Thursday, July 24, 2014

Thoughts on the Ham - Nye Creation Debate

This is going to be my first in a bunch of Creationist-Evolutionist topics that I have in mind. More to come in the future (at some point).

Back in February there was a much politicized debate between Bill Nye (the science guy) and Ken Ham (Answers in Genesis CEO). Previously I had not had the time to sit and watch the 2.5 hour debate but recently I had and I have marked down my comments below. Pretty much they follow the course of the "debate" but I have not marked out clearly for the most case where each comment is in reference to, but they should make sense while watching it.

  • Clearly, this debate already seems weighted in Ken Ham's favor being at the Creationist Museum, his home turf.
The first part is where the debaters were each given 2 blocks of talks involving a 5 minuted introduction and a 30 minute presentation.
  • Ken Ham - Makes some great points (i.e., it shouldn't be Creationists vs scientists but evolutionists vs Creationists; both evolutionists and Creationists have the same source data that they are trying to interpret) but then he wanders off of the science point when questions of why are brought up (because God deemed it so, "there is a book"). He makes many good points but also leaves out large chunks of available contradictory information in order to prove his points.
  • Ken Ham - also states that one does not NEED to be an evolutionist in order to contribute to the technological impact of society and there are no technological advances that required that particular discoverer to be an evolutionist. To this point I tentatively agree. You don't really need to believe in evolution to create an iPhone. However, a counter point to this is that many scientists, primarily geologists, use what is known about the age of the Earth and past processes to find oil and gas. To find this oil and gas they need to understand how plates move and the age of rocks in comparison to one another. Find me a "young Earther" who who can find oil based on their interpretations of the Earth.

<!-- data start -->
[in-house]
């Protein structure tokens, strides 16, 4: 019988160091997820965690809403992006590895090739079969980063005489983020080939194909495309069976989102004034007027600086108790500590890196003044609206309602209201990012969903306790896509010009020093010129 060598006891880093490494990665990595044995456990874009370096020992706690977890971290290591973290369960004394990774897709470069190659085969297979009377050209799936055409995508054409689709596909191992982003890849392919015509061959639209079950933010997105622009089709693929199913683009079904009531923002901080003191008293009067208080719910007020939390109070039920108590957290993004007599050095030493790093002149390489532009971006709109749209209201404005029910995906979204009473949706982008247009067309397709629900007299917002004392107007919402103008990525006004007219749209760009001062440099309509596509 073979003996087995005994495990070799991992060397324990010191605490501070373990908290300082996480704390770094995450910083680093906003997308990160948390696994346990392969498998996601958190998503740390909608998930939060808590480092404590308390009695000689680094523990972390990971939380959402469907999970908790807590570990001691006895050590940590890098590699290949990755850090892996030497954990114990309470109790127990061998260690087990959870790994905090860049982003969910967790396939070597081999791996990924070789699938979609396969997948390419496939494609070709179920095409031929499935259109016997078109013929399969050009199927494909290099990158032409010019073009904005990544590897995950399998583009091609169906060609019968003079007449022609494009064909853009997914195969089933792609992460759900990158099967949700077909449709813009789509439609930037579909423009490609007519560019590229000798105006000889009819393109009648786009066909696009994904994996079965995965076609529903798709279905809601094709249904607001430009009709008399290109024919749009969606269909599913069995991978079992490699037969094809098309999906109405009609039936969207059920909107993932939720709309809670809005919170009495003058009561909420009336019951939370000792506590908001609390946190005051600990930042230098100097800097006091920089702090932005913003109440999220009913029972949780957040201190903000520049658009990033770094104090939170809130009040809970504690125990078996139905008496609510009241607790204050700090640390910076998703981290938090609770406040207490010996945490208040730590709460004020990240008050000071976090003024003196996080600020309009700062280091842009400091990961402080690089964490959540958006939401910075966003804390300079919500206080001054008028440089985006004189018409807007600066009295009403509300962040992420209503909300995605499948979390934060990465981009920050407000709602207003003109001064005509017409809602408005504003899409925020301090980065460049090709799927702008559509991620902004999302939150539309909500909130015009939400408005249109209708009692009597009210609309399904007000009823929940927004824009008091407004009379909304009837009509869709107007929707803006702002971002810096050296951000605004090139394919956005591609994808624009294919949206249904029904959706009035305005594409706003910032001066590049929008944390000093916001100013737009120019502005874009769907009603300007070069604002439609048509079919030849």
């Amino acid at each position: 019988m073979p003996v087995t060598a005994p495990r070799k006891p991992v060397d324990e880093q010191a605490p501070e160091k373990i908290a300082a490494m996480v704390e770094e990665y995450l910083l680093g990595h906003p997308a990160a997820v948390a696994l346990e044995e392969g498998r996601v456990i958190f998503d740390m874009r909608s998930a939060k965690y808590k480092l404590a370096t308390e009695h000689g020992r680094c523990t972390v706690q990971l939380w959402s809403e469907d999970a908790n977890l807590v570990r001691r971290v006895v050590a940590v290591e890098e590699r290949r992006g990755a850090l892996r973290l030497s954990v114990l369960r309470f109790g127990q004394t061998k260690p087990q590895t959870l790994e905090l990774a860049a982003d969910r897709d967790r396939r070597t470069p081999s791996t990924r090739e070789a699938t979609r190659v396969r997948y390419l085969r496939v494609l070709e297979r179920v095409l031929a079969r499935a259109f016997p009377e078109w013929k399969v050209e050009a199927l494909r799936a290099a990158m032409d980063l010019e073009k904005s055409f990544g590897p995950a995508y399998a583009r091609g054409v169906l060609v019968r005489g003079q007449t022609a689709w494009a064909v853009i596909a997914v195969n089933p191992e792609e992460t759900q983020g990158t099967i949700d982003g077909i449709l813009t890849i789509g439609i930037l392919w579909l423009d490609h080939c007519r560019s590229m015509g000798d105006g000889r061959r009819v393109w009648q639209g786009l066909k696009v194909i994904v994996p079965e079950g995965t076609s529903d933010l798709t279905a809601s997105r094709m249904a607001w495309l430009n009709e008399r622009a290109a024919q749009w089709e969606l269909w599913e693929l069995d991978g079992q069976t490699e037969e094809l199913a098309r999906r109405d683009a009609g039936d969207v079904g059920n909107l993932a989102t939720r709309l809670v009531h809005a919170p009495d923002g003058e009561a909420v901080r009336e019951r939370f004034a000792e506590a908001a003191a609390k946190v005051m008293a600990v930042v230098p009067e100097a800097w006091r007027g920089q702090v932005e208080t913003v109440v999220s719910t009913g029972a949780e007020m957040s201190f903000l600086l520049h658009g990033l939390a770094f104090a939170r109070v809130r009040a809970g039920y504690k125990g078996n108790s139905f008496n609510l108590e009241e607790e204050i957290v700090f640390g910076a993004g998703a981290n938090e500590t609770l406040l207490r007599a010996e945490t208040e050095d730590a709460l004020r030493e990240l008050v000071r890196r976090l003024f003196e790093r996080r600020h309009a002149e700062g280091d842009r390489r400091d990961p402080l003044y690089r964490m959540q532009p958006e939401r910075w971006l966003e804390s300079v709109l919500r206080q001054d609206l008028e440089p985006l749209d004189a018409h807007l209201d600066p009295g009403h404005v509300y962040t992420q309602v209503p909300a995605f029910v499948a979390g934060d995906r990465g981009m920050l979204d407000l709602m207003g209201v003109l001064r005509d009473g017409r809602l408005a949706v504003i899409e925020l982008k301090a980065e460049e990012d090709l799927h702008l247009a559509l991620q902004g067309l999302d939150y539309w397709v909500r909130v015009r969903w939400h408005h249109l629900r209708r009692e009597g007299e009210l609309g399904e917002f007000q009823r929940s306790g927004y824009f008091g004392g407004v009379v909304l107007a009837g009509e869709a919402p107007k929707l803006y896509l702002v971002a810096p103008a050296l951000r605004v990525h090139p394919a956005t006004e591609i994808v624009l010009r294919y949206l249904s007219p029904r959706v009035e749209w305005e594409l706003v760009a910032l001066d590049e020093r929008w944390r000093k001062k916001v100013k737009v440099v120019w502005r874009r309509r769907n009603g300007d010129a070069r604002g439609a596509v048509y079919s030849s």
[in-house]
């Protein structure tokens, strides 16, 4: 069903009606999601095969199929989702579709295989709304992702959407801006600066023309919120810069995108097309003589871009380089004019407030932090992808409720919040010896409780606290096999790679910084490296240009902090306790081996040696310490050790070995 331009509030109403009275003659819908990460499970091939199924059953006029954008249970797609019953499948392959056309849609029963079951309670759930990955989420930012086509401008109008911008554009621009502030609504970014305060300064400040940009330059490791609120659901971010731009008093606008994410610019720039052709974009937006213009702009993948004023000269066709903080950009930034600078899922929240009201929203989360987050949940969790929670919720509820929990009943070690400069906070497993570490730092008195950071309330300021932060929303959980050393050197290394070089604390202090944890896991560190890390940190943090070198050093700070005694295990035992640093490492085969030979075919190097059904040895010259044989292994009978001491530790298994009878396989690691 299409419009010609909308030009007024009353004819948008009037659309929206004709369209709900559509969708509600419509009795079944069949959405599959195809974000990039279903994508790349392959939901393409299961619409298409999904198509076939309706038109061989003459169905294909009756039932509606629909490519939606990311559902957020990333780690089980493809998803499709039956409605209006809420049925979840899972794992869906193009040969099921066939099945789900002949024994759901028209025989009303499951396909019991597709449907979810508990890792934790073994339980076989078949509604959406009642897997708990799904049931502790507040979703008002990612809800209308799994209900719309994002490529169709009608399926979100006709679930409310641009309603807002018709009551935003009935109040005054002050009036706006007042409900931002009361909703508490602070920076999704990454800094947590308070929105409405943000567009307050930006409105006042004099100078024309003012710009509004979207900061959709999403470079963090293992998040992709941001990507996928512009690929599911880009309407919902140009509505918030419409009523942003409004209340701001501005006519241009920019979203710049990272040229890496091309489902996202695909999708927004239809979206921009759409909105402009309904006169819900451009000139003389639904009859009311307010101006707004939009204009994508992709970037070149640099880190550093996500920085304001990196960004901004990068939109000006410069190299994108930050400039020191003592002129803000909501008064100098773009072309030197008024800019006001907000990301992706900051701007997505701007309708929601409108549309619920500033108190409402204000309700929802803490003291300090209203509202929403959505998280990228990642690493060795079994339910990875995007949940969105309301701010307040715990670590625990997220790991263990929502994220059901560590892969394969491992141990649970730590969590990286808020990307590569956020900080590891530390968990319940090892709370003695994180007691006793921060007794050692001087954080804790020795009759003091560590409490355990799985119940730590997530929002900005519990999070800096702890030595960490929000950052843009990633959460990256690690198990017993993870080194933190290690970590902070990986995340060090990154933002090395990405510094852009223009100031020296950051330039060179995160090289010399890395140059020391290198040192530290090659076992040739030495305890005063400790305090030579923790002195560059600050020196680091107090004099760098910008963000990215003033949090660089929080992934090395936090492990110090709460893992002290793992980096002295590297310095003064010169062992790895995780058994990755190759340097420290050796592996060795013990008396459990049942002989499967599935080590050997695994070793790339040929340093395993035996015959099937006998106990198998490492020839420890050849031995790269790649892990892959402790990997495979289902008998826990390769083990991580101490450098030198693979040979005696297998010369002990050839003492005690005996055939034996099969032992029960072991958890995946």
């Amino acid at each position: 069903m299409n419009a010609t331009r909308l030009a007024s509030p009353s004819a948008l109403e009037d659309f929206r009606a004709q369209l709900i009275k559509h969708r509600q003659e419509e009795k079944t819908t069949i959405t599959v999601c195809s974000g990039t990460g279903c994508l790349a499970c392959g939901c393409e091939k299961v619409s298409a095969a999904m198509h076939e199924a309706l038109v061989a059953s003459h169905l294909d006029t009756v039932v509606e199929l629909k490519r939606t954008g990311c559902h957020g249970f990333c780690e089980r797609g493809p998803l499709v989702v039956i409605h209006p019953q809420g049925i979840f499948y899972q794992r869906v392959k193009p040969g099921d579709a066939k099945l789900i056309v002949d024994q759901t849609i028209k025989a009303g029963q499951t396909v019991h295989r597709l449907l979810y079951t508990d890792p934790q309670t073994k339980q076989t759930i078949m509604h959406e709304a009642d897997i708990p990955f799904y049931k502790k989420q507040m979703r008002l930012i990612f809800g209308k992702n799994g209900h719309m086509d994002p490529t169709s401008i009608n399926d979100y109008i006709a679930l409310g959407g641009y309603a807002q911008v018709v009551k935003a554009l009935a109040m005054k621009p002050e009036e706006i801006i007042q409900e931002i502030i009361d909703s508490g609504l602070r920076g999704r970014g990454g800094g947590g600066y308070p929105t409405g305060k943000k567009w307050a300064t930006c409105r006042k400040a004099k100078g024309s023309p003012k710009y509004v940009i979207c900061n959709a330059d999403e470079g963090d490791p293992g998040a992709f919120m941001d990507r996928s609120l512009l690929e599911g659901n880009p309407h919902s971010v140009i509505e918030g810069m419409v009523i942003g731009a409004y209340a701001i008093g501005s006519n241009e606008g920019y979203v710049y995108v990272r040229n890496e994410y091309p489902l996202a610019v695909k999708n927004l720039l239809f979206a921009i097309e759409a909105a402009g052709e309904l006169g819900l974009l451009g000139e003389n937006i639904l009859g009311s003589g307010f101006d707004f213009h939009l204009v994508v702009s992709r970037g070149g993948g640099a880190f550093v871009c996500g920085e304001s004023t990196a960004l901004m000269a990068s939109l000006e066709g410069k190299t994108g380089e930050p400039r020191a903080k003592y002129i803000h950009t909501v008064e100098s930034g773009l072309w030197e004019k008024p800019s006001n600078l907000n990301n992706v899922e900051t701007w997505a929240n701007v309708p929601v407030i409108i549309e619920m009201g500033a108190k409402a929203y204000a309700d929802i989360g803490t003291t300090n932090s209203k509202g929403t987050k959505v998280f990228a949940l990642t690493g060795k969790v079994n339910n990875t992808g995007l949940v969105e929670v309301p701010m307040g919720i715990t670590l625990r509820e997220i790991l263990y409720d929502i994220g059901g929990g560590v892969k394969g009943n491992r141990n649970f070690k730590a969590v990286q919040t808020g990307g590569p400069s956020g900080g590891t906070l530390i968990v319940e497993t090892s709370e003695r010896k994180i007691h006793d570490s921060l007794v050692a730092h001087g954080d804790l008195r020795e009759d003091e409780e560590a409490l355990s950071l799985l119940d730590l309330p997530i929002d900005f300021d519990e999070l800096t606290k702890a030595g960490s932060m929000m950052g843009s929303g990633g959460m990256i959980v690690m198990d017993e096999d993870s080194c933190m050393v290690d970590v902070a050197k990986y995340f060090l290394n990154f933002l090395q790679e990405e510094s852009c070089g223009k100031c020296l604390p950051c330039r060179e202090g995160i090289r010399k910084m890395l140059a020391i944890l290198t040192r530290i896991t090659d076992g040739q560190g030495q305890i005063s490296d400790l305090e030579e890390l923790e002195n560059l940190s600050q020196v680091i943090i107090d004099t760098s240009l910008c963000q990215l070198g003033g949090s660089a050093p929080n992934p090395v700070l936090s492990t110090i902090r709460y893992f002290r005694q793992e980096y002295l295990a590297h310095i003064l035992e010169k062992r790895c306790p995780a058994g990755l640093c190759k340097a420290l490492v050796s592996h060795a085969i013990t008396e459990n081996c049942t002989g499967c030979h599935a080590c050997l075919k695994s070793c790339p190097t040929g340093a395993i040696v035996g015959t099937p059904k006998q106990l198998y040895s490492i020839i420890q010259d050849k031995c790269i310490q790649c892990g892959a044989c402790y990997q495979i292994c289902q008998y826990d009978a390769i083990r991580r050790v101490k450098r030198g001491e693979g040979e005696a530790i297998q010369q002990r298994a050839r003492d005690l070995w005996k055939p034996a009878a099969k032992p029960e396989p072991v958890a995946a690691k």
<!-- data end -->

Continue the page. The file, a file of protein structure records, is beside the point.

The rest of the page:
• Bill Nye - His initial statement/comments really seemed to come out of left field (I'm sitting here going "what the hell?") and I felt he didn't fit the tone of the "debate" (as defined by Ham's performance). I feel this may have set the audience up on the wrong foot. During much of his introduction he often tried to throw too much data at the audience, many times without an explanation. Within his 35 minutes, he tries to explain everything in science related to the age of the Earth, the Big Bang Theory, and evolution. In the process his point often just gets muddled.
The next section is a 5 minute rebuttal by each person, followed by a 5 minute re-rebuttal (?).
  • Ken Ham - One of the biggest problems I have with Creationist arguments is that they never seem to understand how radiocarbon dating works. He outright states they tried to date 45 million year old wood with radiocarbon dating. Any geologist who knows anything about carbon-14 will tell you the results will be crap.
  • Ken Ham - Oh wait, all animals were vegetarians before the flood???? Sharp teeth does not mean carnivore apparently. I would love to see a lion even try to eat plants with its teeth.
  • Ken Ham - Ham had posted several videos of Creationists, who were also scientists, stating there were no conflicting evidence that the Earth was not 6,000 years old based on the science. The problem I see is that he did not have any geologists or paleontologists on contributing to this (even though I am well aware that they do exist). 
  • Bill Nye - And to the previous point, Bill Nye himself is not a geologist or a paleontologist, or a biologist, getting up there and debating topics that are outside his realm of expertise. Not exactly the person I would want debating my side. You don't get an accountant to be your lawyer.
  • Bill Nye - I feel Bill Nye also harped on some non-essential problems. Does it really matter if Noah was able to build a boat of that size, which was able to to withstand ocean currents. Perhaps he was, perhaps he wasn't. I think it is a moot point for this debate and one that did not need to even be discussed.
  • Overall - I noticed that many of their "rebuttals" were talks with prepared slides. It's not much of a debate rebuttal is you already have prepared what you are going to say beforehand. 
The last section is a Question and Answer part where questions were asked by the audience to either participant. The person receiving the question had 2 minutes to respond and the other person had a 1 minute rebuttal.
  • Ken Ham - Ham's God seems awful vain. "he created the universe in order to show us how powerful he is."
  • Bill Nye - Nye calls out Ham's reliance on the Bible as the final word. Doesn't leave much room for actual science if all your answers are just "the Bible said so".